Why Housing Is Still Hindering the Recovery
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Why Housing Is Still Hindering the Recovery


One year and one month before President Obama won re-election, he invited seven of the world’s top economists to a private meeting in the Oval Office to hear their advice on fixing the ailing economy. “I’m not asking you to consider the political feasibility of things,” he told them in the previously unreported meeting.

There was a former Federal Reserve vice chairman, a Nobel laureate, one of the world’s foremost experts on financial crises and the chief economist of the International Monetary Fund, among others. Nearly all said Obama should introduce a much bigger plan to forgive part of the mortgage debt owed by millions of homeowners who are underwater on their properties. Obama was reserved in response, but Treasury Secretary Timothy F. Geithner interjected that he didn’t think anything of such ambition was possible.

“How do we get this done through Congress?” he asked. “What could we actually do that we haven’t done?”

The meeting highlighted what today is the biggest disagreement between some of the world’s top economists and the Obama administration. The economists say the president could have significantly accelerated the slow economic recovery if he had better addressed the overhang of mortgage debt left when housing prices collapsed. Obama’s advisers say that they did all they could on the housing front and that other factors better explain why the recovery has been sluggish.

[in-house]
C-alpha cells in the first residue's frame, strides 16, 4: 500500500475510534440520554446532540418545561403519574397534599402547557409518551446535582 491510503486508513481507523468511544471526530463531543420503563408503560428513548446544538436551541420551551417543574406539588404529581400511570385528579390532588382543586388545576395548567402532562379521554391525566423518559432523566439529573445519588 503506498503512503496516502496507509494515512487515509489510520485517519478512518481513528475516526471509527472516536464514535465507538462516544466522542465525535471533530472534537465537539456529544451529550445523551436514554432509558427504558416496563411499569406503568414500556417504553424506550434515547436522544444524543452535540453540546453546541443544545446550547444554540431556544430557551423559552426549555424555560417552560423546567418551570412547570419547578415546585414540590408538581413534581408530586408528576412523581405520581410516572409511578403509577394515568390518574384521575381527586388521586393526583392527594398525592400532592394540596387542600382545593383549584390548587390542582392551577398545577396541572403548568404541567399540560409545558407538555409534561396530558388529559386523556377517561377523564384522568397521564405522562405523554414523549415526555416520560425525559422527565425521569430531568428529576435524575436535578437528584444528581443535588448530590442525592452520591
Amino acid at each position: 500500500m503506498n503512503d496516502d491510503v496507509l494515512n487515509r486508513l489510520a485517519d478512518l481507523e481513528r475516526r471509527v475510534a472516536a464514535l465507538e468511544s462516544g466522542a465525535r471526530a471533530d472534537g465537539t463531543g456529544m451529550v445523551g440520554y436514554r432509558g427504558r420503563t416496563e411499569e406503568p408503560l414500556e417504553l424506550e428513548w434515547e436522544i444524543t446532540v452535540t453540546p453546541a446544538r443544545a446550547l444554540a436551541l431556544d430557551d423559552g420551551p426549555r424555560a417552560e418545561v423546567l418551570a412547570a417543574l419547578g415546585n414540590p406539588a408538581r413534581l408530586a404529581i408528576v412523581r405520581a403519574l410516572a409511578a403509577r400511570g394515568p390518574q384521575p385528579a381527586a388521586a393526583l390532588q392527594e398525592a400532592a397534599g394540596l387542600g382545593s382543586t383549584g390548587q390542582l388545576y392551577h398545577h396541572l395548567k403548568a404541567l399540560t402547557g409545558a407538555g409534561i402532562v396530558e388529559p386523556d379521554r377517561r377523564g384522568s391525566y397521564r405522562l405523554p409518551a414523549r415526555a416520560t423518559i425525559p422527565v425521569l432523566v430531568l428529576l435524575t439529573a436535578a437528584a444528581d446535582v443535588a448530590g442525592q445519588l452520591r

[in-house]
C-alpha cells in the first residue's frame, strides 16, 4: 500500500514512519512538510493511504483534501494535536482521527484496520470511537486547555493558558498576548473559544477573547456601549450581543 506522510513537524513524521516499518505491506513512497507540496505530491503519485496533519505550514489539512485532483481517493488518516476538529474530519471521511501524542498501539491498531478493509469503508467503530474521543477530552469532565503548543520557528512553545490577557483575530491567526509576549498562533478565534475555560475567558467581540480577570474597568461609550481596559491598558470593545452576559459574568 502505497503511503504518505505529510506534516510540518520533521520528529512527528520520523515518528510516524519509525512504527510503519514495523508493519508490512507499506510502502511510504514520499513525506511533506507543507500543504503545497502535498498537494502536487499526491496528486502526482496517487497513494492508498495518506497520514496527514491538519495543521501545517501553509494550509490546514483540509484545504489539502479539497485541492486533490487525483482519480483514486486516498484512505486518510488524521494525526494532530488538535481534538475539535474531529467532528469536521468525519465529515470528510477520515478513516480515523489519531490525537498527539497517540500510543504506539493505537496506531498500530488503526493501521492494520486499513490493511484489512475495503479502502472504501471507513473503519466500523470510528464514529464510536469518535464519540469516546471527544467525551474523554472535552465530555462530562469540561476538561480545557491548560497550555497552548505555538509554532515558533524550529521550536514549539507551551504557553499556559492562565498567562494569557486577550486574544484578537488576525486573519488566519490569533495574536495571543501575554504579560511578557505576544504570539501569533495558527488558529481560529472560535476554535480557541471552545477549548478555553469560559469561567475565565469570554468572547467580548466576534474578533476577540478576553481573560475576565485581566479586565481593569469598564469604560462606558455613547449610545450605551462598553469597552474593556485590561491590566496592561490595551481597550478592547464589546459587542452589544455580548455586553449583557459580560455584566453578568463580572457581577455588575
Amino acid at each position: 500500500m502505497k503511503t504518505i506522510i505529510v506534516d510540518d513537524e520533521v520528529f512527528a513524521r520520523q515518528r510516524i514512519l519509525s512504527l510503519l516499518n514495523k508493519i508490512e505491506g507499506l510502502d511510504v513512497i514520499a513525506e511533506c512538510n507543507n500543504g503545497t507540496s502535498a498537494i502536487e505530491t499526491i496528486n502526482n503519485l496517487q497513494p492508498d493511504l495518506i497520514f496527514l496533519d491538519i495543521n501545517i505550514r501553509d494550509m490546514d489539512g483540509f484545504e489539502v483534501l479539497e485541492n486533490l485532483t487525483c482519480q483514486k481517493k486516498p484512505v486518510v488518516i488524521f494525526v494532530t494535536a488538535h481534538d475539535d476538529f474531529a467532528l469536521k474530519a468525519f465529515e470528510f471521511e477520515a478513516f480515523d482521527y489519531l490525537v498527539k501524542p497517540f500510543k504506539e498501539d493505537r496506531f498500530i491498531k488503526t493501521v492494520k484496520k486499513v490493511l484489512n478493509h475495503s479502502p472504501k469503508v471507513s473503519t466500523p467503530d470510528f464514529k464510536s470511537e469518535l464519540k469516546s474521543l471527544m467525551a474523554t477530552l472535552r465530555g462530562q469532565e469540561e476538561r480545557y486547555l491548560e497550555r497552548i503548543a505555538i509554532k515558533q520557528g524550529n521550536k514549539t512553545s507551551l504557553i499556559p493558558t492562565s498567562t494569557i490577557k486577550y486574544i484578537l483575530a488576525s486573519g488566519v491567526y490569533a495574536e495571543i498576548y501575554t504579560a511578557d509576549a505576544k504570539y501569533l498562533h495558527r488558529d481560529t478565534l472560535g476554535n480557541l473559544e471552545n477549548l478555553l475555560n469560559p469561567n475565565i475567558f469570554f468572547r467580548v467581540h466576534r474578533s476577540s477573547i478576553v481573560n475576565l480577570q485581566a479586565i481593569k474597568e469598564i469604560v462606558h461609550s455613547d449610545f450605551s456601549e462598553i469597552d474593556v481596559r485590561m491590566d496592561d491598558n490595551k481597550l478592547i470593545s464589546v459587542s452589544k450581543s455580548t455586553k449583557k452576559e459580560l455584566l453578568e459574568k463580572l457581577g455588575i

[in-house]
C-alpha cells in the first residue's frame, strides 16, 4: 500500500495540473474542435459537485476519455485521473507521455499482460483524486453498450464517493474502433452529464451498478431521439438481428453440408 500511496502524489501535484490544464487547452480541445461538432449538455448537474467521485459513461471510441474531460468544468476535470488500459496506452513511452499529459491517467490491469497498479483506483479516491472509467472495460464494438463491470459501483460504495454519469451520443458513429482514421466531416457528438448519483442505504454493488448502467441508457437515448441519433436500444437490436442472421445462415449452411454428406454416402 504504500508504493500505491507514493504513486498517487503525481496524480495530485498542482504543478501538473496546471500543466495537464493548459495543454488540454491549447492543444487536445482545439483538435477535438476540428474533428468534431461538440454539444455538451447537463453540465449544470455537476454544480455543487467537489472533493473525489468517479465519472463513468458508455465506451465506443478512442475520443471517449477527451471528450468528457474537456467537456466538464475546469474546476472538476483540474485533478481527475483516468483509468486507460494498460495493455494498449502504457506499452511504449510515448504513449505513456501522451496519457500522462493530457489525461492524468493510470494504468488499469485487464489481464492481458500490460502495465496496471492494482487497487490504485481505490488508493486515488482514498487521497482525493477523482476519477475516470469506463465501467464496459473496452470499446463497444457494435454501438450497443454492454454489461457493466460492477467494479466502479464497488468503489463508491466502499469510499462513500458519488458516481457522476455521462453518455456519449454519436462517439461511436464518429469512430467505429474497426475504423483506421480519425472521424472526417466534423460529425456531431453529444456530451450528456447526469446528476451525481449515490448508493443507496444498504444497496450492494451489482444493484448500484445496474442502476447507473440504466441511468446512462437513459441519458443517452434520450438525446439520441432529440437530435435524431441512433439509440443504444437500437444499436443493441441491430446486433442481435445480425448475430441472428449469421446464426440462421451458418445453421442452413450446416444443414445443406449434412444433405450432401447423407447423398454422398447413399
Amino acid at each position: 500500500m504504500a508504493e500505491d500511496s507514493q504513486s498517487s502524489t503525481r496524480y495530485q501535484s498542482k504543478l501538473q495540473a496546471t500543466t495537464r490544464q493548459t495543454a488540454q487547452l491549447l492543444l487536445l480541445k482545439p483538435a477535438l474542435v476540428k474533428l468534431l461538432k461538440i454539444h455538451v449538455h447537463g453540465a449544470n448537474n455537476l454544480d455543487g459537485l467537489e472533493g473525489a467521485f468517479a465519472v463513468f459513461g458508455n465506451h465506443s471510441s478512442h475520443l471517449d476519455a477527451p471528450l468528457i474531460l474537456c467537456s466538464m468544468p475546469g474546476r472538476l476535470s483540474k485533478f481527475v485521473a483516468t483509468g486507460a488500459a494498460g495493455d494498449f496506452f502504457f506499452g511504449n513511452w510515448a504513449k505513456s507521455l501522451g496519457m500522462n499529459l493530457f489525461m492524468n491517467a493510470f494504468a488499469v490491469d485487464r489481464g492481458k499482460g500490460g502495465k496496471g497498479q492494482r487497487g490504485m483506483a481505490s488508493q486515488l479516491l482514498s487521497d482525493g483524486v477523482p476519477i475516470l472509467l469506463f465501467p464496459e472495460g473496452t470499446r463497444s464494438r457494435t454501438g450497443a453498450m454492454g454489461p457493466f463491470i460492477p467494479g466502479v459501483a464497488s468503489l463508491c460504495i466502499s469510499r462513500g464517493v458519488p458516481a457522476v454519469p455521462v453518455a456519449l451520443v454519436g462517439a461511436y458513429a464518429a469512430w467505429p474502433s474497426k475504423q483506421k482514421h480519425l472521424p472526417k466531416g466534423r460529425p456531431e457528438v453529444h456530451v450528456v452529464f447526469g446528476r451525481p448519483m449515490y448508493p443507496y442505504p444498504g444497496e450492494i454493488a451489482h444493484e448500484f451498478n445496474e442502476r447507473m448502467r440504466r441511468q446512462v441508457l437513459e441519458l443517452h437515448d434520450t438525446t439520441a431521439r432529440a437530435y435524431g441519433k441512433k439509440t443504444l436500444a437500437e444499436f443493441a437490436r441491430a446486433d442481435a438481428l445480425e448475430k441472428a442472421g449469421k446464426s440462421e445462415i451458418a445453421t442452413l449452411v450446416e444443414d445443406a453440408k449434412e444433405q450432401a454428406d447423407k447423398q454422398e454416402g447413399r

The question is relevant: Although Obama won reelection, the vast majority of voters still say the economy is weak and not getting better. Policymakers in Washington are now focused on another type of debt — the public debt all taxpayers owe — but the slow economic recovery, which depresses tax revenue, makes that problem harder to solve. Nearly 11 million Americans, or more than a fifth of homeowners, are buried in debt, owing more than their properties are worth after piling their life savings into their properties — a persistent and largely unaddressed problem that represents the missing link in what many economists consider the administration’s overall strong response to the recession.